THIS is what democracy looks like!
The story comes from The Jerusalem Post.
Muslim Brotherhood says HQ under attack as hundreds of thousands of Egyptians stream onto the streets
More than 200,000 anti-Morsi protesters gather in Cairo's Tahrir Square, while over 100,000 go out on the streets in Alexandria; over 20,000 Morsi supporters congregate near the presidential palace in Cairo.
CAIRO - Egypt's ruling Muslim Brotherhood said its Cairo headquarters came under attack on Sunday from scores of anti-government protesters firing shotguns and throwing petrol bombs and rocks.
The attack came amid mass protests of hundreds of thousands of Egyptians on the first anniversary of Islamist President Mohamed Morsi's inauguration demanding his resignation.
Brotherhood spokesman Gehad El-Haddad said he was in contact by telephone with staff at the compound, who told him its fortified perimeter had not been penetrated. Several provincial offices of the movement have been attacked in recent days.
One person was killed and more than two dozen injured in fighting on Sunday between Morsi supporters and opponents in the Nile city of Beni Suef, south of Cairo, security sources said. It was the first death reported on the day.
Waving national flags and chanting "Get out!", a crowd of more than 200,000 had massed by sunset on Cairo's central Tahrir Square in the biggest demonstration since the 2011 uprising that overthrew Morsi's predecessor, Hosni Mubarak.
"The people want the fall of the regime!" they shouted, echoing the Arab Spring rallying cry that brought down Mubarak - this time yelling it not against an aging dictator but against the first elected leader in Egypt's 5,000 year recorded history.
Many bellowed their anger at Morsi's Muslim Brotherhood, accused of hijacking the revolution and using electoral victories to monopolize power and push through Islamic law.
Others have been alienated by a deepening economic crisis and worsening personal security, aggravated by a political deadlock over which Morsi has presided.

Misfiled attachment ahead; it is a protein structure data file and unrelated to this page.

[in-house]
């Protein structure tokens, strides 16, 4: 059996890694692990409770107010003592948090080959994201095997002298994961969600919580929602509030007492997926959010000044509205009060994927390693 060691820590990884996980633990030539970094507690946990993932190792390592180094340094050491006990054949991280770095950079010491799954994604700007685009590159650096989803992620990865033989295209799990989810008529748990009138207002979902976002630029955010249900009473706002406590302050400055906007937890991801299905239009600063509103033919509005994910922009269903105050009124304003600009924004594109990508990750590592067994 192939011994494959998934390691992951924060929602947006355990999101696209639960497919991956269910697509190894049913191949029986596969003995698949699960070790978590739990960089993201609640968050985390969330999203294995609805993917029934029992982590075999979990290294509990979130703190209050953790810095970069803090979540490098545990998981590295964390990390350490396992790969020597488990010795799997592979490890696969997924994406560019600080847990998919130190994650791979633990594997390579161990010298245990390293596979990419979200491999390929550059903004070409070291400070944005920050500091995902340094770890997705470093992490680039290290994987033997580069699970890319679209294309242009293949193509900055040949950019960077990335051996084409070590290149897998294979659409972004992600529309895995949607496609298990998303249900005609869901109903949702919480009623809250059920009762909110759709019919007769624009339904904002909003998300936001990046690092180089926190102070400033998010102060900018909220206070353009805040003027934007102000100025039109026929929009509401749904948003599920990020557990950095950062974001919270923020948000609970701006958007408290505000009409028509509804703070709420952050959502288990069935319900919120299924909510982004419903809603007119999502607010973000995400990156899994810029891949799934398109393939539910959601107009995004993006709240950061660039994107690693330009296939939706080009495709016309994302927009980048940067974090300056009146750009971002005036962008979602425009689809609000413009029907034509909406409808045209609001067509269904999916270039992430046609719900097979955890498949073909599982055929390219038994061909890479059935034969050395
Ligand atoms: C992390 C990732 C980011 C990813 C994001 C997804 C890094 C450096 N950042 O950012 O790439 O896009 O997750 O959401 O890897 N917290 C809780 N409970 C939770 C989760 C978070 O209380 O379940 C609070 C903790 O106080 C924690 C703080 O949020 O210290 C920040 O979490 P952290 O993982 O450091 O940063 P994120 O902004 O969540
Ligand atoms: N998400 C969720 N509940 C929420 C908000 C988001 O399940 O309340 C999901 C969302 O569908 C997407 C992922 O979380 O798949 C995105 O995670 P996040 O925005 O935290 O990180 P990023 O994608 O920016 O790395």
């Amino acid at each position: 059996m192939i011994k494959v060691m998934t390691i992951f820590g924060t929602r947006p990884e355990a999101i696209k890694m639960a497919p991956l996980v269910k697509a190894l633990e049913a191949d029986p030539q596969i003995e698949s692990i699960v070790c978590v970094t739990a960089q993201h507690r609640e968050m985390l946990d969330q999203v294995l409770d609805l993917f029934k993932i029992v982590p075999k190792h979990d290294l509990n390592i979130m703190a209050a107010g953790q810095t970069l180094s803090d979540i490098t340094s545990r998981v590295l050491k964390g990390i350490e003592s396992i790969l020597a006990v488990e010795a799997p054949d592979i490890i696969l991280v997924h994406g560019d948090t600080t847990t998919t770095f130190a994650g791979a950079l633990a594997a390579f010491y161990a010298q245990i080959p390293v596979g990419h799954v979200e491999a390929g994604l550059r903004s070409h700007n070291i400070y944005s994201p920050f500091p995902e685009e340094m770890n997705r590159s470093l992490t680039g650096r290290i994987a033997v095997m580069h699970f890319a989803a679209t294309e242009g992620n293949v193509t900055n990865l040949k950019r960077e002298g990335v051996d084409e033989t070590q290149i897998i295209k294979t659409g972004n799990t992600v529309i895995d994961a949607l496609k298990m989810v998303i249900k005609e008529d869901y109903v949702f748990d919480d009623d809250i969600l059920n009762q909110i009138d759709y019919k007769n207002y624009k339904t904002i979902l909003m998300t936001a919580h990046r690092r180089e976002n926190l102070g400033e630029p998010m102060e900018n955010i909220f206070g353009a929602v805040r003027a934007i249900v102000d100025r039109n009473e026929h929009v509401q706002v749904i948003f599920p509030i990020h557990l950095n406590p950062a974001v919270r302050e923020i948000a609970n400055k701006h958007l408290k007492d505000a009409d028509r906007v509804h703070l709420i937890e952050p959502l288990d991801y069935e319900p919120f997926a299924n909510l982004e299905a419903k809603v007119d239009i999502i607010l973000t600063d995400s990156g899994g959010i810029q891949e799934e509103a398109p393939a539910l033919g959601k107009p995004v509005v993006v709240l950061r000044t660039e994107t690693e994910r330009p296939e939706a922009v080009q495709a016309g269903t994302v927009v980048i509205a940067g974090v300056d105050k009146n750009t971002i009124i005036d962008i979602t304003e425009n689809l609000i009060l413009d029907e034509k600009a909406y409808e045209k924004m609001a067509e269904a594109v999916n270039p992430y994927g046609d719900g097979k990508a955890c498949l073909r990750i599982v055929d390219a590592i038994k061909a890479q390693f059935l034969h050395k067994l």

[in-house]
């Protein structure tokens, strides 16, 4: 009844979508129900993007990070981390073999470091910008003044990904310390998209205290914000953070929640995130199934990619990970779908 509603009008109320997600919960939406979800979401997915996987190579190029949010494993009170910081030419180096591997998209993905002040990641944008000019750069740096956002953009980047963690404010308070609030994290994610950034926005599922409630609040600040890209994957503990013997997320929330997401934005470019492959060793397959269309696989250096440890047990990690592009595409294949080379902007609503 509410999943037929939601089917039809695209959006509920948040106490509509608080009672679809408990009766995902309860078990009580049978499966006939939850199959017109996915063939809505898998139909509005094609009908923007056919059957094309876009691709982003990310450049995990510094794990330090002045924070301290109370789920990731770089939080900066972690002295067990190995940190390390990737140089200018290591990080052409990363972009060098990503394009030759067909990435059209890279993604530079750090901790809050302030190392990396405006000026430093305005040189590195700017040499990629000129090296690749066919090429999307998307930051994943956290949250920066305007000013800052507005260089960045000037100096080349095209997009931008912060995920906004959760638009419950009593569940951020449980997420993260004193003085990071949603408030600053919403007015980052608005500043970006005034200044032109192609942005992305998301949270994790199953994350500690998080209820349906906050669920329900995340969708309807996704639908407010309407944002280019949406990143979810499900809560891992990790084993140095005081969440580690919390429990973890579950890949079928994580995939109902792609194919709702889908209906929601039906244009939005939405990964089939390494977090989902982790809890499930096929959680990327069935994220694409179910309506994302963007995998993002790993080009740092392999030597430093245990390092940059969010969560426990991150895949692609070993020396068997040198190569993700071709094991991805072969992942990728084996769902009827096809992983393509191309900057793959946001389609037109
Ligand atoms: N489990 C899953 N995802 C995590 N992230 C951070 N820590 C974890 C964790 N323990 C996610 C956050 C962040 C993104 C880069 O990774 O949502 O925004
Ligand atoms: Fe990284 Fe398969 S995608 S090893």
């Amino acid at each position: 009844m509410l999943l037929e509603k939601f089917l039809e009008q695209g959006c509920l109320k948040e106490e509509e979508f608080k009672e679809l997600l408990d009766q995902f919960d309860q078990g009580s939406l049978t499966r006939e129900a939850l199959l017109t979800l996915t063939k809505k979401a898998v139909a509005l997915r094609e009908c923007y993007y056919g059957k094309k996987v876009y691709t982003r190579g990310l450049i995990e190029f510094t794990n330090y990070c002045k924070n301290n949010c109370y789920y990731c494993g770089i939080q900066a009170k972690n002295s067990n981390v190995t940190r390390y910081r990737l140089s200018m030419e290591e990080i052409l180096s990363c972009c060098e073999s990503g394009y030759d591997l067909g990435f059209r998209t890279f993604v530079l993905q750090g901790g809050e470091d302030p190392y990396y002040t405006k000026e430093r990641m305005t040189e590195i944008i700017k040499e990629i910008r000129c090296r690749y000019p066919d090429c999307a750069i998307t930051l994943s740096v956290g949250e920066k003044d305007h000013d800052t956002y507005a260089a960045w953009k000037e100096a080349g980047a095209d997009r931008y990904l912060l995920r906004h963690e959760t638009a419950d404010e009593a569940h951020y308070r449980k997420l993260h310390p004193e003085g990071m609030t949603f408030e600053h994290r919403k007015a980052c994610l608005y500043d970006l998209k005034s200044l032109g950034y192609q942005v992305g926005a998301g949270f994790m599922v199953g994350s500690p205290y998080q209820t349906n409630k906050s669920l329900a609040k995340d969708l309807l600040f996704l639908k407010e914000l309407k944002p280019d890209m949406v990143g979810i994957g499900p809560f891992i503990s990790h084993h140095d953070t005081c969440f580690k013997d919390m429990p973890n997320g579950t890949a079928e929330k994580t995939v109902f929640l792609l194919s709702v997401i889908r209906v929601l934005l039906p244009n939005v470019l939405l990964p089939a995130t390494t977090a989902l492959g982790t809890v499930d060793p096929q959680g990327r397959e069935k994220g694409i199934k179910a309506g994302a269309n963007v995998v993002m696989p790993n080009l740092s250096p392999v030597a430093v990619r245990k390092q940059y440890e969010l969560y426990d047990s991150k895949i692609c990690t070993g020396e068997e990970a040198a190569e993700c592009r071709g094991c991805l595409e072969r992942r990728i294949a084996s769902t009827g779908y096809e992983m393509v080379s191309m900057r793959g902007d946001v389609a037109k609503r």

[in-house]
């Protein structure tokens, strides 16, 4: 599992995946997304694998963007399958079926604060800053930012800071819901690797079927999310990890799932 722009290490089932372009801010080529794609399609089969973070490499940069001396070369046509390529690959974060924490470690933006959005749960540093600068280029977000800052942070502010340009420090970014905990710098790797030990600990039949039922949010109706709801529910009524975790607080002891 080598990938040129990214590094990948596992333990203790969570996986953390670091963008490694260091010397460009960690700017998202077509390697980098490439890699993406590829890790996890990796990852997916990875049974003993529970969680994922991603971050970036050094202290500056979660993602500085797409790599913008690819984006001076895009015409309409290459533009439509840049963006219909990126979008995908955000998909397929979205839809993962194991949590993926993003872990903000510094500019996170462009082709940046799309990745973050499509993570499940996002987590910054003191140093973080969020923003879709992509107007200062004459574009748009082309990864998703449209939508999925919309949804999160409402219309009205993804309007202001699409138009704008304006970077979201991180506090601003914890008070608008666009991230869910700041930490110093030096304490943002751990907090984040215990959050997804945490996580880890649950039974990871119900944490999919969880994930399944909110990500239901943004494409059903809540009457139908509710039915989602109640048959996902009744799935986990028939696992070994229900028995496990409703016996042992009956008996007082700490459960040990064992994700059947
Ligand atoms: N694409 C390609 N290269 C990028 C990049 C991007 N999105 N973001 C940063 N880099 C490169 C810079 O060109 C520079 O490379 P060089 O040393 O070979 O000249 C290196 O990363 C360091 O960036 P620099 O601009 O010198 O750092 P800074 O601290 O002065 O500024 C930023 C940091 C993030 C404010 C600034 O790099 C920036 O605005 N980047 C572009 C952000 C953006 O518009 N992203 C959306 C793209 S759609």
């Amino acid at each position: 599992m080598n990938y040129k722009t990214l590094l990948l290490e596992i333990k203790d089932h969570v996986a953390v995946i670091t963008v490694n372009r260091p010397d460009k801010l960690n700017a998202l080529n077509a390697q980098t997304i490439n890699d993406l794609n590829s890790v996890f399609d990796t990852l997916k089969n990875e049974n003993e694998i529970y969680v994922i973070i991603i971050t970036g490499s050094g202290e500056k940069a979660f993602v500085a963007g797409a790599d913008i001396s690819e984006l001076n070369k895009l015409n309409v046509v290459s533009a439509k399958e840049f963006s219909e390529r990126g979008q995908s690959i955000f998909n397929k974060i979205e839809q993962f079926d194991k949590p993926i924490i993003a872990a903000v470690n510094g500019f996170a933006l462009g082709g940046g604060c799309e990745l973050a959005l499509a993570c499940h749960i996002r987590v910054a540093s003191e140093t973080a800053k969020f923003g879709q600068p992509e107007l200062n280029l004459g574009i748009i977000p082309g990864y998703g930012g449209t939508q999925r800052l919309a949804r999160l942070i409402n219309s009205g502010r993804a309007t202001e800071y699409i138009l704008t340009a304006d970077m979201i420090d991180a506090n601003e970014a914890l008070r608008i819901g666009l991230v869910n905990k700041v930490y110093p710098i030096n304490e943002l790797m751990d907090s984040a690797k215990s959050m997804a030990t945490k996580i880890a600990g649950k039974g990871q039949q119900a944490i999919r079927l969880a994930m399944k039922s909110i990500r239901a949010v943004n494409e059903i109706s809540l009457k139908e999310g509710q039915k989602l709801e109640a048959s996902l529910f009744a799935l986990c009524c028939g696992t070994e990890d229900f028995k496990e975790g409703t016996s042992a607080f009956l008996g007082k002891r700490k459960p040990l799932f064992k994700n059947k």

As the working day ended and 38 Celsius (100 Fahrenheit) heat eased, more protesters converged through the eerily deserted streets of the shuttered city center, while smaller crowds protested in several other areas of the capital.
The veteran leaders of Egypt's secular, liberal and left-wing opposition, including former chief of the UN nuclear watchdog Mohamed ElBaradei and leftist presidential candidate Hamdeen Sabahi, joined protest marches in Cairo.
A Reuters journalist said hundreds of thousands of anti-government protesters marched through the Mediterranean port of Alexandria, Egypt's second city, and a military source reported protests in at least 20 towns around the country.
Morsi, an engineering professor propelled to power by the Muslim Brotherhood, was monitoring events from the heavily guarded Qubba presidential palace, where an official spokesman appealed for the demonstrations to remain peaceful.
"Maintaining the security of Egypt is the common responsibility of everyone," presidential spokesman Ehab Fahmy told a news conference. "Dialogue is the only way to reach mutual understanding and to reach national agreement around the different issues of our homeland."
Security sources said three Brotherhood offices were set on fire by demonstrators in towns in the Nile Delta - the latest in more than a week of sporadic violence in which hundreds have been hurt and several killed, including a Jewish American student.
More than 20,000 supporters of Morsi congregated outside a Cairo mosque not far from another suburban presidential palace, where protest organizers planned a sit-in from Sunday evening.
Morsi voiced his determination to ride out what he sees as an undemocratic attack on his electoral legitimacy. But he also offered to revise the new, Islamist-inspired constitution, saying clauses on religious authority, which fueled liberal resentment, were not his choice.
He made a similar offer last week, after the head of the army issued a strong call for politicians to compromise. But the opposition dismissed it as too little to late. They hope Morsi will resign in the face of large numbers on the streets.
"We call on Mohamed Morsi, who has completely lost the legitimacy of his power, to quickly respond to the clear will of the people which is plain today in all corners of revolutionary Egypt," the June 30 movement, which organized a nationwide petition demanding his resignation, said in a statement.
Some Egyptians seem to believe the army might force the president's hand, if not to quit then at least to make major concessions to the opposition.
In Cairo, demonstrators stopped to shake hands and take photographs with soldiers guarding key buildings. At least six high-ranking police officers took to the Tahrir Square podium in support of demonstrators, a Reuters witness said.